An Interview with Barbara Corrado Pope
1. The Dreyfus Affair is one of those historical milestones that keeps coming up in current events and in fiction. What actually happened and what is its relevance today?
In the fall of 1894, a cleaning woman in the German embassy in Paris found a piece of paper in a waste basket indicating that someone was selling French military secrets to the Germans. Anti-Semitism was on the rise at this time, in books, among politicians and in the press. Alfred Dreyfus, who had risen higher in the army than any other Jewish Frenchman, was accused of this treason. We now know that he was framed because he was a Jew. He was convicted, stripped of his rank, and sent to Devil’s Island to live out his days in solitary confinement.
The famous “Affair” actually refers to the year 1898 by which time many Frenchman became convinced of Dreyfus’s innocence. They felt that the very notion of a Republic based upon justice and the rights of man depended upon his retrial and acquittal. On the other side were people who would never be convinced of his innocence or felt that the sanctity of the Army was more important than the life of a Jew. The country was deeply divided; friendships were broken; family members estranged.
As for today—a country deeply divided into partisan factions, sound familiar? I was impressed in reading contemporary accounts that for some anti-Dreyfusards facts did not matter, that no amount of evidence would convince them that someone else had committed the treason. And, of course, there is the issue of injustices perpetrated on “despised minorities.” This is the point that Louis Begley made in his recent book, Why the Dreyfus Affair Matters. He compares the treatment of Dreyfus to the way Muslim men are being treated in Guantánamo, which, he says, violates American principles.
2. Is the case you follow based on a real crime? The gutting of an infant to remove incriminating evidence (whatever the baby ate) is so ghastly to the modern mind that, if you did make it up, why?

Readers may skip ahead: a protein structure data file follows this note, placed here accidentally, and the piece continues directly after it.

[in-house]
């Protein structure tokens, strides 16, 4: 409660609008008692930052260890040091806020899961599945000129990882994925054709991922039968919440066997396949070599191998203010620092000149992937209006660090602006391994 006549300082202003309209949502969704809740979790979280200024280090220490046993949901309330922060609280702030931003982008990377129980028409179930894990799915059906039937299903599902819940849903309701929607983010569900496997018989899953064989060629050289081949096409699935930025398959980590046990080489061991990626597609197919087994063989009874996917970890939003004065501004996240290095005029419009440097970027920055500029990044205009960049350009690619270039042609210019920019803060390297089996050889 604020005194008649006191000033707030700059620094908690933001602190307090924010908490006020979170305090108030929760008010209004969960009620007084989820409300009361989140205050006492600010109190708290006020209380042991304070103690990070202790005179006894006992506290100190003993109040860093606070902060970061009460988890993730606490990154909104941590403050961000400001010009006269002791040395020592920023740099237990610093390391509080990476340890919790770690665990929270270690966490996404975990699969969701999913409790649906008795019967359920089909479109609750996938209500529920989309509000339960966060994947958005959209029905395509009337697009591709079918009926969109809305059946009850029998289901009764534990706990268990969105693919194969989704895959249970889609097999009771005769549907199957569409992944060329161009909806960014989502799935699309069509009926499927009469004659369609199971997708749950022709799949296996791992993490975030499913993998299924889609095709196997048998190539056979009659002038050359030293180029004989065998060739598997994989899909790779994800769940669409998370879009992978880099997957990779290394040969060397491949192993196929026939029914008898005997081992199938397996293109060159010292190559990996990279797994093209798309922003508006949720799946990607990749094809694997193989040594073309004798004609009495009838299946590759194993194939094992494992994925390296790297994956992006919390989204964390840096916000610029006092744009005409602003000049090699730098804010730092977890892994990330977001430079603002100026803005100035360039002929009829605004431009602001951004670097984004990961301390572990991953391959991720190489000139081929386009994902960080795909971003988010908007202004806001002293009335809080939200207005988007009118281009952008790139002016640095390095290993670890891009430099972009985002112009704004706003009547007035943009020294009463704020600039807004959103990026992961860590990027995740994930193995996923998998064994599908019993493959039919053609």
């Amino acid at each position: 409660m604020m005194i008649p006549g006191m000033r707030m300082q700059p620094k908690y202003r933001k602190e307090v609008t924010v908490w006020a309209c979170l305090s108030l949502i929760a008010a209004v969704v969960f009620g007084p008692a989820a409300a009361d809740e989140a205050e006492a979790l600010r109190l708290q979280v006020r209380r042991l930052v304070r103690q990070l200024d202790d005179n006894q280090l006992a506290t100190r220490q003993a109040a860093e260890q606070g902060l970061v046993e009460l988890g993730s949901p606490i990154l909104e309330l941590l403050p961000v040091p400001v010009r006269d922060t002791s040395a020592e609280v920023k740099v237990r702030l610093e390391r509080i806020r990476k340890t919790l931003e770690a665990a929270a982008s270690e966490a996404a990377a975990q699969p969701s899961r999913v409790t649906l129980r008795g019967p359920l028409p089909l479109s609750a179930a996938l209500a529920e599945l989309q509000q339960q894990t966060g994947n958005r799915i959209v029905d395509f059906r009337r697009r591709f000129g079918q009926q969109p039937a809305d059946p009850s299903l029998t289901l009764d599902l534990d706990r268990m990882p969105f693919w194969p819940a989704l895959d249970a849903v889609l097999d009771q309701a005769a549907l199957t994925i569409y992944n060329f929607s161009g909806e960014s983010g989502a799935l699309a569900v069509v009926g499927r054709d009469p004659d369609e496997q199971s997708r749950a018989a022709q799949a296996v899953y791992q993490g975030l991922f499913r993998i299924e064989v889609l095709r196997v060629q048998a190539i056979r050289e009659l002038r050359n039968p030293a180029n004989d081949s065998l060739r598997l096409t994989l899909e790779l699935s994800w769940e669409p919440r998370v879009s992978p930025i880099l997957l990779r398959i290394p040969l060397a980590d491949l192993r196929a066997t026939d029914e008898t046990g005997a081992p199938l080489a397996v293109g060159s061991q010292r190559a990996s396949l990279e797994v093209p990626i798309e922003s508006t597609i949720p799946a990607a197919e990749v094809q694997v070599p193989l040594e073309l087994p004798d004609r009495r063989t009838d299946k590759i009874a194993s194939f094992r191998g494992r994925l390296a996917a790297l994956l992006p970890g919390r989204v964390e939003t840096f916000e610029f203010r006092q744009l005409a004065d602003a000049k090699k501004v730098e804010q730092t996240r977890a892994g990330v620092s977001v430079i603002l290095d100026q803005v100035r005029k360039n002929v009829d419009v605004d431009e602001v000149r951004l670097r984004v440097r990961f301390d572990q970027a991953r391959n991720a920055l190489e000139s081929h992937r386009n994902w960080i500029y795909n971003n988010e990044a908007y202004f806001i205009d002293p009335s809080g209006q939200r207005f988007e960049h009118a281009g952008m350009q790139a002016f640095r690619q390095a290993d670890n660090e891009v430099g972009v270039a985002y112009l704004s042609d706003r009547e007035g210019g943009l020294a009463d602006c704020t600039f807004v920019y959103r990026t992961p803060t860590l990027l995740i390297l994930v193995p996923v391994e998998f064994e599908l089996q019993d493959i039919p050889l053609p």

No, I must admit the crime is not real. However, the medieval slander that Jews would kill a Christian baby in order to use his blood in their ceremonies reached well into the 19th century. Two widely reported cases of so-called “blood libel” occurred in Damascus in 1840 and in Hungary in 1882.
3. The role of the press seems familiar: invasive, sensational, biased in a number of ways. Is that your point, that a free press may be important philosophically but in reality it's a big distraction?
Oh no, a free press is critical for a democratic society. Real investigative journalism is invaluable, necessary. What we need are critical readers and television viewers. If you take the case of the “blood libels” you will see that the anti-Semitic press exploited these incredible slanders, while the other newspapers disputed and condemned them.
4. The need for Christians to portray Jews as beasts reminded me of the Time magazine cover of OJ Simpson that was altered to make him look like a threatening black monster. Are contemporary parallels on your mind as you write, or do you care if readers make certain links to the present?
What made me passionate about writing a mystery with these themes was my work as a teacher dealing with racism in our own country. Anti-Semitism was the racism of 19th-century Europe. It is so easy to caricature, stereotype, and, then, persecute a “despised minority”. I hope readers will draw parallels and see where such prejudices can lead. I quote a passage from a book written in 1893 which surely should bring to mind the Holocaust.